Plant is trying hard to shake up the audience with suggestive lyrics and obscure inside jokes. Maybe Plant is seeking revenge for the tepid reaction they received in the summer. It is said that Zeppelin were not as well received in France as in other countries. Maybe this is the reason why it took Zeppelin more than three years before they returned to the capital?

Never Was Angel In Heaven (Tarantura TCD-95-1,2)
Paris Theater, London, England – April 1st, 1971

Disc 1 (55:04): interval, introduction, Plant mc, Immigrant Song, Heartbreaker, Plant mc, Since I’ve Been Loving You, Plant mc, Black Dog, Plant mc, Dazed And Confused, Plant mc, Stairway To Heaven, Plant mc

Disc 2 (54:06): Plant mc, Going To California, Plant mc, That’s The Way, interval, false start, What Is And What Should Never Be, Plant mc, Whole Lotta Love, Plant mc, Thank You, Communication Breakdown, John Peel mc

Led Zeppelin’s BBC “In Concert” appearance in 1971 has countless releases going back almost forty years. The most recent releases are the competent BBC Archives (Scorpio LZ-040171), a four disc set with two mixes of the broadcast and The Complete British Broadcasting Corporation Radio Sessions (Empress Valley EVSD-410/411/412/413). Empress Valley attempted to present the definitive BBC set on four discs but their remaster of this show was an unmitigated disaster and is perhaps the worst version on CD.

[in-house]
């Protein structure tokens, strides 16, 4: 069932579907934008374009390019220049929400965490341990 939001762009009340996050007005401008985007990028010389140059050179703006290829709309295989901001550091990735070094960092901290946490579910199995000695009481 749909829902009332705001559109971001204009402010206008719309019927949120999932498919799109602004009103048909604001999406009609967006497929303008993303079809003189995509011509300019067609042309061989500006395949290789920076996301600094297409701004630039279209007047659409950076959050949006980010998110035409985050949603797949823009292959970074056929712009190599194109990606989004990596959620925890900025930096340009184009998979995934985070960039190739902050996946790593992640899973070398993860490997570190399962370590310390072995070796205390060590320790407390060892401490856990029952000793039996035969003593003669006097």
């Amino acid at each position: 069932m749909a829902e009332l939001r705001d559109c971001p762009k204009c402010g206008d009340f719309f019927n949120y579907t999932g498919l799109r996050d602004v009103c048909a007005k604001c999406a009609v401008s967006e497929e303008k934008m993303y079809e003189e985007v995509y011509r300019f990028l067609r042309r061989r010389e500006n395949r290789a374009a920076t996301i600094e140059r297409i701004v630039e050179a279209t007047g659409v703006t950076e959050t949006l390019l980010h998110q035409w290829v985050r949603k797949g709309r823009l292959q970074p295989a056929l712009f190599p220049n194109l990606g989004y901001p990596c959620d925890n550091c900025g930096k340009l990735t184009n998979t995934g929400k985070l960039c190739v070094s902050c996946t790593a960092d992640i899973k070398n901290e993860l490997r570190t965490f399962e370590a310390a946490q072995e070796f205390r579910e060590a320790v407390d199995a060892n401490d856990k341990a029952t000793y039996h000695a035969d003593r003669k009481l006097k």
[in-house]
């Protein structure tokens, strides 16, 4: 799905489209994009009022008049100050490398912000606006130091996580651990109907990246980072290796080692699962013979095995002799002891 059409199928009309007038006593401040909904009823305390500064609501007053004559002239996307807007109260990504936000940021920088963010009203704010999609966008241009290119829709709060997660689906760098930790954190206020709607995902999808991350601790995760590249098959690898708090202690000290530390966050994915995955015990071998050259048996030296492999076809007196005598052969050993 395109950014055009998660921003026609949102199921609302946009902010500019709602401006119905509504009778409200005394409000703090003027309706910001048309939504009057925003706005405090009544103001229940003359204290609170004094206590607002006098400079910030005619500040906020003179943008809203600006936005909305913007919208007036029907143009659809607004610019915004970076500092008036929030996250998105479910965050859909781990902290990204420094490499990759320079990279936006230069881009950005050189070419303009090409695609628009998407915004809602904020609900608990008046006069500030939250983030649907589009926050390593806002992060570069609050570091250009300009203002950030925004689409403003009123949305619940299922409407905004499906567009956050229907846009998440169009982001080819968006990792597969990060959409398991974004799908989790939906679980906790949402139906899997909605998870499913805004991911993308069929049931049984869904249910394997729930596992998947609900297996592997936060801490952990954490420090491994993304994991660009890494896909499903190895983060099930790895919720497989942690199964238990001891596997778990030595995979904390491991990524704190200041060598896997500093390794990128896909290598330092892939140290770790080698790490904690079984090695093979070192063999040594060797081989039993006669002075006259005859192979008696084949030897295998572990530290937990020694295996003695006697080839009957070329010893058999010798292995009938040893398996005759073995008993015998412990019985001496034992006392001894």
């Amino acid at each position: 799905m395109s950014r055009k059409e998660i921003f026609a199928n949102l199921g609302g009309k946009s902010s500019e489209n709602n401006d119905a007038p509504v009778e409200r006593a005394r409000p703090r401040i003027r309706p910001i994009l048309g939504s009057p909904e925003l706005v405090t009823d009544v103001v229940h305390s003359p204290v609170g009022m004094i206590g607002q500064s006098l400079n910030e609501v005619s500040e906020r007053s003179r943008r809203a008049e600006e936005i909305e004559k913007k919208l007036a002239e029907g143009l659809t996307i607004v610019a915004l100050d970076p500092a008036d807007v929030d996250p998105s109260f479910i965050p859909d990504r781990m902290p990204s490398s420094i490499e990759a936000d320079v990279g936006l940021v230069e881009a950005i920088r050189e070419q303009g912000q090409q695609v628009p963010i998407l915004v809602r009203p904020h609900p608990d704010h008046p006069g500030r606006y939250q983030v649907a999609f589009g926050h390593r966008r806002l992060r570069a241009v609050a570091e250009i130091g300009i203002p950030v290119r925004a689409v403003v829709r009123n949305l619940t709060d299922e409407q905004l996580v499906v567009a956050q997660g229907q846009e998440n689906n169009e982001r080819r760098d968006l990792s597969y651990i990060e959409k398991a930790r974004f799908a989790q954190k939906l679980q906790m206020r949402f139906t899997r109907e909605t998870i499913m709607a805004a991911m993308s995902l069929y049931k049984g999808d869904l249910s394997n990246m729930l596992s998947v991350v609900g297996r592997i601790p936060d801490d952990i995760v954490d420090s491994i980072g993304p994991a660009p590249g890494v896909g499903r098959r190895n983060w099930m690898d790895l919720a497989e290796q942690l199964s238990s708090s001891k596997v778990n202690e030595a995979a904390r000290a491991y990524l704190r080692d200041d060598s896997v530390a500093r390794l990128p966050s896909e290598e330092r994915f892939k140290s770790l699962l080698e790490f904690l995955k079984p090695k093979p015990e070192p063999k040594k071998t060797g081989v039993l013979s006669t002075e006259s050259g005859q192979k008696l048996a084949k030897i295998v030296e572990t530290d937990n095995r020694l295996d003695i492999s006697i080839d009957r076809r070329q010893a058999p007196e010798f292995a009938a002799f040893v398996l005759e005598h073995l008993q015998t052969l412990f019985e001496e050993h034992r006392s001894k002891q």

The cleanest, most centered sonically and enjoyable version is BBC In Concert on Forever Standard Series released in 1999 and it is this version Tarantura most resembles. Page’s guitar is based in the right channel and Plant’s vocals are centered in the middle and it’s extremely clear and enjoyable.